The IB is also renowned for its global-minded atmosphere, where students can master a second language and develop nuanced cultural awareness, helping them become more open-minded as well as providing the opportunity to live and work in different countries. The IB centres empathy in its instructional approach, giving students opportunities to get involved in their local community through personal projects and service. Students build the creativity and confidence to reimagine solutions, or devise better ones, to make the world a better place.

What are your thoughts on the role of AI in the K12 education system?

The IB is focused on exploring the educational opportunities that this software has created and is now trying to imagine what a world in which artificial intelligence (AI) software is routinely used will look like.

The IB believes that AI technology will become part of our everyday lives, and therefore, we need to adapt and transform educational programmes and assessment practices so students can use these new AI tools ethically and effectively.

We encourage educators to engage with this new technology as part of teaching and learning. The IB curricular framework highly emphasises exploring different ways of knowing and diverse perspectives. One of the DP (Diploma Programme) core subjects, Theory of Knowledge (TOK), deals with this explicitly as a required course which then supports learning and teaching in other subjects.

How would you describe your leadership style?

For me, leadership is a quality of an organization, not a single role. My role is to create the conditions that enable leadership to be distributed as widely as possible throughout the organization. Building trust and psychological safety, clarifying the meaning and purpose of work, and creating a structure that enables interactions inside the organization and with schools and other stakeholders for us to be able to fulfill our purpose, are the central elements of my leadership.

None of us are able to achieve success without some help along the way. Is there a particular person who you are grateful towards who helped get you to where you are?

Life itself has given me so many opportunities for learning and growing. And any hard times and difficulties I have faced have molded me the most to become the person I am today. More than any individual person, I am grateful to the communities I have had a chance to be part of. Playing varying compositions of music with different bands has taught me so much about human interaction, creativity, leadership and how to achieve something beautiful and valuable by working together.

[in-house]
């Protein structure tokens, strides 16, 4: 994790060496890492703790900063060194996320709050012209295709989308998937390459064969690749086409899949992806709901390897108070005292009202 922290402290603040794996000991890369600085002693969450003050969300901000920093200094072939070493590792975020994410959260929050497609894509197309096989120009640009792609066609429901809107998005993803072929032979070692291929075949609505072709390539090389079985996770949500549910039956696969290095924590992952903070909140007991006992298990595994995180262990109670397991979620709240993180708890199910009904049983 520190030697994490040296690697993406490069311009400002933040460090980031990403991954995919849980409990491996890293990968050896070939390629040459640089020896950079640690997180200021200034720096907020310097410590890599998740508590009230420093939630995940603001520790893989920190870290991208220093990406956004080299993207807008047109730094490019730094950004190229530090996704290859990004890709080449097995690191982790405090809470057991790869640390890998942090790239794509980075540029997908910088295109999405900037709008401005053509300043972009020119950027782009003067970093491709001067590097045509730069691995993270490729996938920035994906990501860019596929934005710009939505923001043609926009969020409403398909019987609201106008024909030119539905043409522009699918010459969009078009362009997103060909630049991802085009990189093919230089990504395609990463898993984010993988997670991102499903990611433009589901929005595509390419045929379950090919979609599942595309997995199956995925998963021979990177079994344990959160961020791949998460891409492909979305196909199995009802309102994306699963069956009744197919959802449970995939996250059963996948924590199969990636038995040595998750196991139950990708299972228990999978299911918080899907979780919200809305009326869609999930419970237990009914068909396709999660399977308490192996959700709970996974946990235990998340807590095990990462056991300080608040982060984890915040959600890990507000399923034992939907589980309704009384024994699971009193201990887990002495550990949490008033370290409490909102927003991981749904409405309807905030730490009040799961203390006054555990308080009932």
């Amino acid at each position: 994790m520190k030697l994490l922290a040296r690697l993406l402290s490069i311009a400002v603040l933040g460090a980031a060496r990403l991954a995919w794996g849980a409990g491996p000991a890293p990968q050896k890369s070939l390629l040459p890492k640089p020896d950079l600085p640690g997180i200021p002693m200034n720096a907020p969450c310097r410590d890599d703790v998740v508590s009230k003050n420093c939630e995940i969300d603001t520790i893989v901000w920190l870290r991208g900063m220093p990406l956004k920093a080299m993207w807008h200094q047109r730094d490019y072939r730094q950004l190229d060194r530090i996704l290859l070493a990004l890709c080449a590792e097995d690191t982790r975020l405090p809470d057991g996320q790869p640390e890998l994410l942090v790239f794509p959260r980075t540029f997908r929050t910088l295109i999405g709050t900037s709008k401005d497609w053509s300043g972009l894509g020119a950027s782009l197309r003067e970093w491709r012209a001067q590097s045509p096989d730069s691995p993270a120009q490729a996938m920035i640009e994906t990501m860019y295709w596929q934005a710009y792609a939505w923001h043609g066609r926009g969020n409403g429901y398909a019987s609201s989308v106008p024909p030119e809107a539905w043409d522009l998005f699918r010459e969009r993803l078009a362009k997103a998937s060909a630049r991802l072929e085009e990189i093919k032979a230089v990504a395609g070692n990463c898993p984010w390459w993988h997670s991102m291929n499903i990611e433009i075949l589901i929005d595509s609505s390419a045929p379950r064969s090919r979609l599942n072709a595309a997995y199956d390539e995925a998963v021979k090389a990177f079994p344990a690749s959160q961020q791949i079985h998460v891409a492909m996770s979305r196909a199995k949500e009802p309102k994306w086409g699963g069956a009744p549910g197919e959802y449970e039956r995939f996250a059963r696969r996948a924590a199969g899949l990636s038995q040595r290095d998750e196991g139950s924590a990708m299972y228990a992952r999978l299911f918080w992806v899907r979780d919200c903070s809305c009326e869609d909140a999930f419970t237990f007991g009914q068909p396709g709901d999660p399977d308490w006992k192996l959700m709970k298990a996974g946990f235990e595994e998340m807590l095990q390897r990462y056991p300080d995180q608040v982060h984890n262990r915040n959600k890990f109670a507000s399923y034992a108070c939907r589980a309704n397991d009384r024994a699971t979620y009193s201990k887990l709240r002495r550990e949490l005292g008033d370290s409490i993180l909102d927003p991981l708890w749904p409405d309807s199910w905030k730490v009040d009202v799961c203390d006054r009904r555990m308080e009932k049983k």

What are some of your greatest achievements in your career till date? What makes them special?

I became a Minister in the Finnish government at the age of 29, so I experienced power quite early in my career. The word “minister” derives from the Latin word meaning “servant”. The use of power to help others to reach their full potential motivates me highly. Being able to create various leadership teams in different sectors, to be a mentor and tutor to a lot of talented people and to give numerous lectures and speeches about human development, leadership, changemaking and systems learning, are the achievements I value more than any substantial decisions or changes I have been responsible for during my career.

What are the most important recommendations you would like to drive home for administrators and leaders at other K12 schools regarding the integration of IB curriculum?

The IB is a non-profit foundation, so we are driven by our mission of making a better and more peaceful world by supporting students, who are our ultimate beneficiaries. Therefore, the IB works closely with schools, governments and international organisations to empower and equip students to be forces for change and innovation in their communities, building partnerships and rigorous programmes that encourage students to become active, compassionate and lifelong learners.

The IB embraces differences so schools can flexibly adapt a curriculum that reflects their community and culture. Since programmes encourage collaboration, innovation and solving real-life problems, schools are able to make a real difference in their communities. Global-mindedness is also central to the continuum of IB programmes, giving students a nuanced and multi-faceted outlook and understanding.

The IB offers schools support and advice tailored to their specific needs and works closely with administrators and educators to implement all programmes. We also support schools’ development plans to address current challenges and achieve their long-term ambitions to deliver quality education.